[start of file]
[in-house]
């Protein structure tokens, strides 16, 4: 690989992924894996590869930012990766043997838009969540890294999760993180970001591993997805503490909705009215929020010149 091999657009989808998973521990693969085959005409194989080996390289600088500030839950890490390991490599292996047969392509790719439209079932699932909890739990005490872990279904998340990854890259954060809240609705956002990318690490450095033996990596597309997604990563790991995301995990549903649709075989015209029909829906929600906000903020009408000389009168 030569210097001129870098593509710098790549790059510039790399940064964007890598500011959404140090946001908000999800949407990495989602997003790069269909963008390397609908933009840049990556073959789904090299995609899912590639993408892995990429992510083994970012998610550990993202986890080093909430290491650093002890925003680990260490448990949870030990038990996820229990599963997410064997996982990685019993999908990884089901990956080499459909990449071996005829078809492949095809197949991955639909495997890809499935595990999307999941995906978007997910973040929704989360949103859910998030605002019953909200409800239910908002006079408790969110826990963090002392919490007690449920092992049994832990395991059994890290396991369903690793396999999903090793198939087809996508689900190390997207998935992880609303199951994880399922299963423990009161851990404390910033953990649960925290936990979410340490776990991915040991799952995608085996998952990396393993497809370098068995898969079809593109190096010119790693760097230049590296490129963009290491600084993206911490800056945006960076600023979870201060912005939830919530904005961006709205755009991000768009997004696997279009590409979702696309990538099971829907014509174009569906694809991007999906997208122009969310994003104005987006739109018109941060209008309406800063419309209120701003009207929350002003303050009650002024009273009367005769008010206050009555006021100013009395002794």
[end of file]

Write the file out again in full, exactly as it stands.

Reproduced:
[in-house]
């Protein structure tokens, strides 16, 4: 690989992924894996590869930012990766043997838009969540890294999760993180970001591993997805503490909705009215929020010149 091999657009989808998973521990693969085959005409194989080996390289600088500030839950890490390991490599292996047969392509790719439209079932699932909890739990005490872990279904998340990854890259954060809240609705956002990318690490450095033996990596597309997604990563790991995301995990549903649709075989015209029909829906929600906000903020009408000389009168 030569210097001129870098593509710098790549790059510039790399940064964007890598500011959404140090946001908000999800949407990495989602997003790069269909963008390397609908933009840049990556073959789904090299995609899912590639993408892995990429992510083994970012998610550990993202986890080093909430290491650093002890925003680990260490448990949870030990038990996820229990599963997410064997996982990685019993999908990884089901990956080499459909990449071996005829078809492949095809197949991955639909495997890809499935595990999307999941995906978007997910973040929704989360949103859910998030605002019953909200409800239910908002006079408790969110826990963090002392919490007690449920092992049994832990395991059994890290396991369903690793396999999903090793198939087809996508689900190390997207998935992880609303199951994880399922299963423990009161851990404390910033953990649960925290936990979410340490776990991915040991799952995608085996998952990396393993497809370098068995898969079809593109190096010119790693760097230049590296490129963009290491600084993206911490800056945006960076600023979870201060912005939830919530904005961006709205755009991000768009997004696997279009590409979702696309990538099971829907014509174009569906694809991007999906997208122009969310994003104005987006739109018109941060209008309406800063419309209120701003009207929350002003303050009650002024009273009367005769008010206050009555006021100013009395002794």